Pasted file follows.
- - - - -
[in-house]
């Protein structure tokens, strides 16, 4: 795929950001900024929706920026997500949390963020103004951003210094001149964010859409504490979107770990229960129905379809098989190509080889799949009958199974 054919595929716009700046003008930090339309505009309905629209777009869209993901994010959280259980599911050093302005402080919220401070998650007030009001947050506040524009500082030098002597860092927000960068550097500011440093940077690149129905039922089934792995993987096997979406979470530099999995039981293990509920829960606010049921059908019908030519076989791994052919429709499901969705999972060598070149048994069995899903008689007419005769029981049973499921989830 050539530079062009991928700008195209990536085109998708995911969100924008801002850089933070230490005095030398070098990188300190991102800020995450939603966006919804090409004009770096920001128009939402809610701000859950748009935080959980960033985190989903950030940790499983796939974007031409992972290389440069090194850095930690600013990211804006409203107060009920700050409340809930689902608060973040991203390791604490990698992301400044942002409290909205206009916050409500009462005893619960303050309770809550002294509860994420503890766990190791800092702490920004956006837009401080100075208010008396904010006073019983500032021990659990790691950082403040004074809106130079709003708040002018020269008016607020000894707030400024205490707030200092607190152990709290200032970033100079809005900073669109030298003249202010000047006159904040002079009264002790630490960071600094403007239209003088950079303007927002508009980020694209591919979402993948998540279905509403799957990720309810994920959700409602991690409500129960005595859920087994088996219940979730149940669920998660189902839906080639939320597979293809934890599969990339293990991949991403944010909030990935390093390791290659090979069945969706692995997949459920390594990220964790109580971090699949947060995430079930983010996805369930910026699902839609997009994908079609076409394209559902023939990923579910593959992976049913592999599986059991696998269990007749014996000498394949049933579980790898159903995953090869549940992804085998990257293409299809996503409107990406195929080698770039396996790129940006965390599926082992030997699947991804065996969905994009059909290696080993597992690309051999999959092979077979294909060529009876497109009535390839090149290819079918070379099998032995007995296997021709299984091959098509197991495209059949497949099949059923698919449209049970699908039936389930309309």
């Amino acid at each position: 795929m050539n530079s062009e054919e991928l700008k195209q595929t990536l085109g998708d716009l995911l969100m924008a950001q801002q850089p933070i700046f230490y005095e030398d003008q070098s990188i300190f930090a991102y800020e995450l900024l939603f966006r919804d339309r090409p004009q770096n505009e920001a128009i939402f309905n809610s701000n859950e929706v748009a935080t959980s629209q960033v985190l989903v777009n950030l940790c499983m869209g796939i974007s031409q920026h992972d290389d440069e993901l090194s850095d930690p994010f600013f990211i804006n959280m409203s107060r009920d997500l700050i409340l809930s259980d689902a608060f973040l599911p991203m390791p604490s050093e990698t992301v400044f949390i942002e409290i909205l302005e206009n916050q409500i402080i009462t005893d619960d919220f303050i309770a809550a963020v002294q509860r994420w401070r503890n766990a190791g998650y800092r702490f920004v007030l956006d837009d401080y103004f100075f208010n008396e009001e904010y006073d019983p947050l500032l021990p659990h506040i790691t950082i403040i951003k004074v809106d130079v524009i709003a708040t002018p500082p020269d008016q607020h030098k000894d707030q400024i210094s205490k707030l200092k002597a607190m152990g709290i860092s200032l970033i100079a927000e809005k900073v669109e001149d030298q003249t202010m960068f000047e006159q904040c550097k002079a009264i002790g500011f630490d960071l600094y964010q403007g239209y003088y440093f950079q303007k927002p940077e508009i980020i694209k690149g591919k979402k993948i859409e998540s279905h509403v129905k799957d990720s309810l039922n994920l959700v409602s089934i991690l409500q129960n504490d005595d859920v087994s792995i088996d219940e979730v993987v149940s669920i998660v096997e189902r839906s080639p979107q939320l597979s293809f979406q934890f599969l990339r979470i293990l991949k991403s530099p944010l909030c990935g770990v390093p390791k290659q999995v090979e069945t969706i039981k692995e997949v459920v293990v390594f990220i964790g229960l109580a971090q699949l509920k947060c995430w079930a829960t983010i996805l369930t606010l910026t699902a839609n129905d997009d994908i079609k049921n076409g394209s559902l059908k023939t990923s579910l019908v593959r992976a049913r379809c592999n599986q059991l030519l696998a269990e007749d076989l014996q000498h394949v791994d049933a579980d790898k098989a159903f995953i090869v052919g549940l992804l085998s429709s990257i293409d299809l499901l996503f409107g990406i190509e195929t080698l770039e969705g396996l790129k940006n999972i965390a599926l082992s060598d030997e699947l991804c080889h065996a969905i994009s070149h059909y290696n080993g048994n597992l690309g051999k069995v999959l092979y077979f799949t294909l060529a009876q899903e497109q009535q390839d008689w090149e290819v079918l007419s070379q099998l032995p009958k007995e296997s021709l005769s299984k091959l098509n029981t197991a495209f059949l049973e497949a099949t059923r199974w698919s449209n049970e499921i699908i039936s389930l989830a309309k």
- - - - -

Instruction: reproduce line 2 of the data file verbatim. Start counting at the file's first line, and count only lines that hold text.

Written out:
């Protein structure tokens, strides 16, 4: 795929950001900024929706920026997500949390963020103004951003210094001149964010859409504490979107770990229960129905379809098989190509080889799949009958199974 054919595929716009700046003008930090339309505009309905629209777009869209993901994010959280259980599911050093302005402080919220401070998650007030009001947050506040524009500082030098002597860092927000960068550097500011440093940077690149129905039922089934792995993987096997979406979470530099999995039981293990509920829960606010049921059908019908030519076989791994052919429709499901969705999972060598070149048994069995899903008689007419005769029981049973499921989830 050539530079062009991928700008195209990536085109998708995911969100924008801002850089933070230490005095030398070098990188300190991102800020995450939603966006919804090409004009770096920001128009939402809610701000859950748009935080959980960033985190989903950030940790499983796939974007031409992972290389440069090194850095930690600013990211804006409203107060009920700050409340809930689902608060973040991203390791604490990698992301400044942002409290909205206009916050409500009462005893619960303050309770809550002294509860994420503890766990190791800092702490920004956006837009401080100075208010008396904010006073019983500032021990659990790691950082403040004074809106130079709003708040002018020269008016607020000894707030400024205490707030200092607190152990709290200032970033100079809005900073669109030298003249202010000047006159904040002079009264002790630490960071600094403007239209003088950079303007927002508009980020694209591919979402993948998540279905509403799957990720309810994920959700409602991690409500129960005595859920087994088996219940979730149940669920998660189902839906080639939320597979293809934890599969990339293990991949991403944010909030990935390093390791290659090979069945969706692995997949459920390594990220964790109580971090699949947060995430079930983010996805369930910026699902839609997009994908079609076409394209559902023939990923579910593959992976049913592999599986059991696998269990007749014996000498394949049933579980790898159903995953090869549940992804085998990257293409299809996503409107990406195929080698770039396996790129940006965390599926082992030997699947991804065996969905994009059909290696080993597992690309051999999959092979077979294909060529009876497109009535390839090149290819079918070379099998032995007995296997021709299984091959098509197991495209059949497949099949059923698919449209049970699908039936389930309309």